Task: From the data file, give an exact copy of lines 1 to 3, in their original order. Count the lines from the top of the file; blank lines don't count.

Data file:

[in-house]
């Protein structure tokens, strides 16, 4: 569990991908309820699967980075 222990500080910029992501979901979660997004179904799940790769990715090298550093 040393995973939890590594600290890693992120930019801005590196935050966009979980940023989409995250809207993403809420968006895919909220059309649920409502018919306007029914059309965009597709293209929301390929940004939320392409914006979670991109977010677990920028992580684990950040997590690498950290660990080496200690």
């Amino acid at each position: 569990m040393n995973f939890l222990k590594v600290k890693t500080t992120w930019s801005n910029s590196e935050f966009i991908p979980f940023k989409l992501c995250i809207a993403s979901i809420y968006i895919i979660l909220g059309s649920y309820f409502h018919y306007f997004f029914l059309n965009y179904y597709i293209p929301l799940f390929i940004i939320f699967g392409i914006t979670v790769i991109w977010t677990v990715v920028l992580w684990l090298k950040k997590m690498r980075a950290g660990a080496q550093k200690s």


[in-house]
């Protein structure tokens, strides 16, 4: 569990991908309820699967980075 222990500080910029992501979901979660997004179904799940790769990715090298550093 040393995973939890590594600290890693992120930019801005590196935050966009979980940023989409995250809207993403809420968006895919909220059309649920409502018919306007029914059309965009597709293209929301390929940004939320392409914006979670991109977010677990920028992580684990950040997590690498950290660990080496200690």
């Amino acid at each position: 569990m040393n995973f939890l222990k590594v600290k890693t500080t992120w930019s801005n910029s590196e935050f966009i991908p979980f940023k989409l992501c995250i809207a993403s979901i809420y968006i895919i979660l909220g059309s649920y309820f409502h018919y306007f997004f029914l059309n965009y179904y597709i293209p929301l799940f390929i940004i939320f699967g392409i914006t979670v790769i991109w977010t677990v990715v920028l992580w684990l090298k950040k997590m690498r980075a950290g660990a080496q550093k200690s």